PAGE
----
profitless because the ?profit? to Sovereign from the Bx payment
comes at the expense of exposure to double the Bx payment?s
237. See id. at 243 (?What was changed was that Sovereign was paying
taxes on the income from the contributed assets to the U.K. rather than to the
239. See id. (referring to the view that if courts view foreign taxes paid as
expenses for the purposes of calculating pre-tax profits, they should also
?consider the effect of the offsetting of U.S. foreign tax credit[s]?).
241. See Santander Holdings USA, Inc. v. United States, 844 F.3d 15, 23?26
(1st Cir. 2016)
(reversing the district court?s decision and following the
reasoning of Salem and BNY).
242. Id. at 19.
243. See id. at 23 (agreeing with the Federal Circuit that the STARS trust
transactions were ?shaped solely by tax-avoidance features? (quoting Salem
Financial, Inc. v. United States, 786 F.3d 932, 942
(Fed. Cir. 2015)
value in U.K. taxes.?244 Finally, the First Circuit addressed the
district court?s ?stack the deck? argument, stating that the
economic reality of a transaction does not depend on whether ?the
transactions produced a net gain to the taxpayer after taking
both the foreign taxes and the foreign tax credit into account.?245
The court reasoned that taxpayers are only willing to enter into
tax shelter transaction at all because they produce a benefit
which taxpayers derive from the corresponding tax effects.246
The two preceding cases provide a perfect illustration for the
need of a definitive resolution of the question of how foreign
income taxes should be treated for the purpose of pre-tax profits.
The district court?s approach to the STARS transactions, and
similarly the objective prong of the economic substance test, is
fundamentally different to the alternative approach the First
Circuit advances.247 The district court?s ruling that the trust
transaction had economic substance because the underlying
assets themselves were substantive is fundamentally flawed, as it
disregards the altered use of the assets.248 However, narrowing
its focus to this limited aspect of the trust transaction, the court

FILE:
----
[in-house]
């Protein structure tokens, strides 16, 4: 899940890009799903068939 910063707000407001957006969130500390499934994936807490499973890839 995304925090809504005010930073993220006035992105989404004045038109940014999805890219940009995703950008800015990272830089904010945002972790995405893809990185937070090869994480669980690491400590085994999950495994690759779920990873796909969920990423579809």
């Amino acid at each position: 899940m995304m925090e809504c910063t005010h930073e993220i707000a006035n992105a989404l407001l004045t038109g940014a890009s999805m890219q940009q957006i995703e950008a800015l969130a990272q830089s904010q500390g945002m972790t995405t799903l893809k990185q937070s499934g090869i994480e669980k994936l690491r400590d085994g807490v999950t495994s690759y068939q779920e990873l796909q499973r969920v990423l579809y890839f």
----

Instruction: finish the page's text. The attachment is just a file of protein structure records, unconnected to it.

disregarded the other parts of the trust that solely created tax
This conceptual dichotomy illustrates the need for uniform
application and clarification of the objective prong of the economic
substance doctrine. This is especially true considering the recent
district court cases under the jurisdiction of the Eighth Circuit.
244. Id. at 24.
245. Id. at 26 (quoting Salem Financial, Inc. v. United States, 786 F.3d 932,
(Fed. Cir. 2015)
246. See id. (?[B]ecause all tax shelter transactions produce a gain for the
taxpayer after the tax effects are taken into account?that is why taxpayers are
willing to enter into them and to pay substantial fees to the promoters.? (quoting
Salem Financial, Inc. v. United States, 786 F.3d 932, 948
(Fed. Cir. 2015)
247. Compare supra notes 231?240 and accompanying text, with supra notes
242?244 and accompanying text.
248. See Santander Holdings USA, Inc. v. United States, 144 F. Supp. 3d
239, 241?42 (D. Mass. 2015) (basing its argument on the fact that because the
assets were part of substantive transactions before the contribution to the trust,
they are therefore inevitably substantive under the trust as well).
B. Federal District Court of Minnesota:
Wells Fargo & Co. v. United States
One of the most recent district court decision stems from the
District Court of Minnesota in Wells Fargo & Co. v. United
States,249 under the jurisdiction of the Eighth Circuit. In Wells
Fargo, the district court ruled on a motion for summary
judgment, concluding that the STARS transaction at issue likely
lacked economic substance.250
Like the transactions in Salem, BNY, and Santander, this
case concerned the tax treatment of STARS transactions.251 While
the transactions in this case occurred between Wells Fargo and
Barclays, the mechanics of the STARS transactions are virtually
identical to the other STARS cases previously discussed.252
To review the STARS transaction, the district court, in
substance, applied the economic substance doctrine, beginning
with the objective inquiry.253 As a preliminary matter, the court
noted that when applying the economic substance doctrine ?the
transactions must be viewed as a whole?254 and that Wells Fargo
had the burden of proof to show that the transaction was ?not a
Beginning with the objective prong of the economic substance
doctrine, the court examined whether there was a reasonable
249. 143 F. Supp. 3d 827 (D. Minn. 2015).
250. See id. at 842?46 (relying primarily on the reasoning of the Federal and
Second Circuits, agreeing that foreign income taxes should be treated as
expenses for purposes of calculating pre-tax profits under the objective prong of
the economic substance doctrine).
251. Id. at 830.
252. See id. at 830?34 (using the same example as the Federal Circuit in
Salem to describe the elements of STARS); supra notes 154?174, 197?206 and
accompanying text (referring to the STARS transactions at issue in the
253. See Wells Fargo, 143 F. Supp. 3d at 834?46 (referring to the doctrine